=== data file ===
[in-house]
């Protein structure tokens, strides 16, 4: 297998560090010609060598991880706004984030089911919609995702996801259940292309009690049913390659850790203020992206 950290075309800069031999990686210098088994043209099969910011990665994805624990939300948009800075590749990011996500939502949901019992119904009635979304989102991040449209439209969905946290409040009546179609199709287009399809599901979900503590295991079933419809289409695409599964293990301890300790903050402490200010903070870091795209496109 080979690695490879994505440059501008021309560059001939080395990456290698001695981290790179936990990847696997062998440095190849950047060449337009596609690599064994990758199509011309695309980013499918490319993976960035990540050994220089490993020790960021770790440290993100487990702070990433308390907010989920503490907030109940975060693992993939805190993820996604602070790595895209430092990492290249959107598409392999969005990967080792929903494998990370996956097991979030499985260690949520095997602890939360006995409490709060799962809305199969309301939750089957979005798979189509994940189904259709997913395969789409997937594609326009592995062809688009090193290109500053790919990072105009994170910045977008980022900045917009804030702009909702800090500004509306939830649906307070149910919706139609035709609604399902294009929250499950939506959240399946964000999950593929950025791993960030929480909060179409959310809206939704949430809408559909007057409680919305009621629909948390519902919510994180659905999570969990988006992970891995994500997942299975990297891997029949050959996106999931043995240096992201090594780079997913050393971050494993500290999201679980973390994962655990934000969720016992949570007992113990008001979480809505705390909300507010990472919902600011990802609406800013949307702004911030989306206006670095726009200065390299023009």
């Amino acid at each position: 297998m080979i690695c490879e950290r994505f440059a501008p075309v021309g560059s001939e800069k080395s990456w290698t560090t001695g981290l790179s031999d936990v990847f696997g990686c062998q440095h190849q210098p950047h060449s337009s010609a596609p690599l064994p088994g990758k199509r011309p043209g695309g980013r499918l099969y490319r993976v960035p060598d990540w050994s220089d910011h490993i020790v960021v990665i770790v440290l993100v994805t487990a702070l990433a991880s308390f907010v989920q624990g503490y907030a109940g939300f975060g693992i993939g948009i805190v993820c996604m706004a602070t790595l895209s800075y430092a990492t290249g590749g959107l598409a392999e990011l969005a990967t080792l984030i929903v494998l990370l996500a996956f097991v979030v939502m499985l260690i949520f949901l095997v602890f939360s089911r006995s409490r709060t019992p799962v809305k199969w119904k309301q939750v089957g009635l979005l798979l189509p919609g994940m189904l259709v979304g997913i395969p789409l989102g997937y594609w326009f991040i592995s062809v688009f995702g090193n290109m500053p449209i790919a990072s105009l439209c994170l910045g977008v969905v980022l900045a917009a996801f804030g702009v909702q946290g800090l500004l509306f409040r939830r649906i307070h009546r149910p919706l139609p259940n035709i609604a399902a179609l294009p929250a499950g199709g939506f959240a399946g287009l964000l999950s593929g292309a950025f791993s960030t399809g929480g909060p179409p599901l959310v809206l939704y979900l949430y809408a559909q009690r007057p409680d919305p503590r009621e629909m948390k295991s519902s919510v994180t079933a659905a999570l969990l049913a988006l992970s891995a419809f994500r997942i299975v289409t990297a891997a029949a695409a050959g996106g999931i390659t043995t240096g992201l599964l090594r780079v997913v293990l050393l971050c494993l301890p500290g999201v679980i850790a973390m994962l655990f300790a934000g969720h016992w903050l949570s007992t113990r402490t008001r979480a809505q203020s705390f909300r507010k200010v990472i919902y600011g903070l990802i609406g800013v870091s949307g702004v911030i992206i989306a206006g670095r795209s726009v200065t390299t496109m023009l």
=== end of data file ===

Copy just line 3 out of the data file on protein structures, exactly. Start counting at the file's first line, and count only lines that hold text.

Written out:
């Amino acid at each position: 297998m080979i690695c490879e950290r994505f440059a501008p075309v021309g560059s001939e800069k080395s990456w290698t560090t001695g981290l790179s031999d936990v990847f696997g990686c062998q440095h190849q210098p950047h060449s337009s010609a596609p690599l064994p088994g990758k199509r011309p043209g695309g980013r499918l099969y490319r993976v960035p060598d990540w050994s220089d910011h490993i020790v960021v990665i770790v440290l993100v994805t487990a702070l990433a991880s308390f907010v989920q624990g503490y907030a109940g939300f975060g693992i993939g948009i805190v993820c996604m706004a602070t790595l895209s800075y430092a990492t290249g590749g959107l598409a392999e990011l969005a990967t080792l984030i929903v494998l990370l996500a996956f097991v979030v939502m499985l260690i949520f949901l095997v602890f939360s089911r006995s409490r709060t019992p799962v809305k199969w119904k309301q939750v089957g009635l979005l798979l189509p919609g994940m189904l259709v979304g997913i395969p789409l989102g997937y594609w326009f991040i592995s062809v688009f995702g090193n290109m500053p449209i790919a990072s105009l439209c994170l910045g977008v969905v980022l900045a917009a996801f804030g702009v909702q946290g800090l500004l509306f409040r939830r649906i307070h009546r149910p919706l139609p259940n035709i609604a399902a179609l294009p929250a499950g199709g939506f959240a399946g287009l964000l999950s593929g292309a950025f791993s960030t399809g929480g909060p179409p599901l959310v809206l939704y979900l949430y809408a559909q009690r007057p409680d919305p503590r009621e629909m948390k295991s519902s919510v994180t079933a659905a999570l969990l049913a988006l992970s891995a419809f994500r997942i299975v289409t990297a891997a029949a695409a050959g996106g999931i390659t043995t240096g992201l599964l090594r780079v997913v293990l050393l971050c494993l301890p500290g999201v679980i850790a973390m994962l655990f300790a934000g969720h016992w903050l949570s007992t113990r402490t008001r979480a809505q203020s705390f909300r507010k200010v990472i919902y600011g903070l990802i609406g800013v870091s949307g702004v911030i992206i989306a206006g670095r795209s726009v200065t390299t496109m023009l």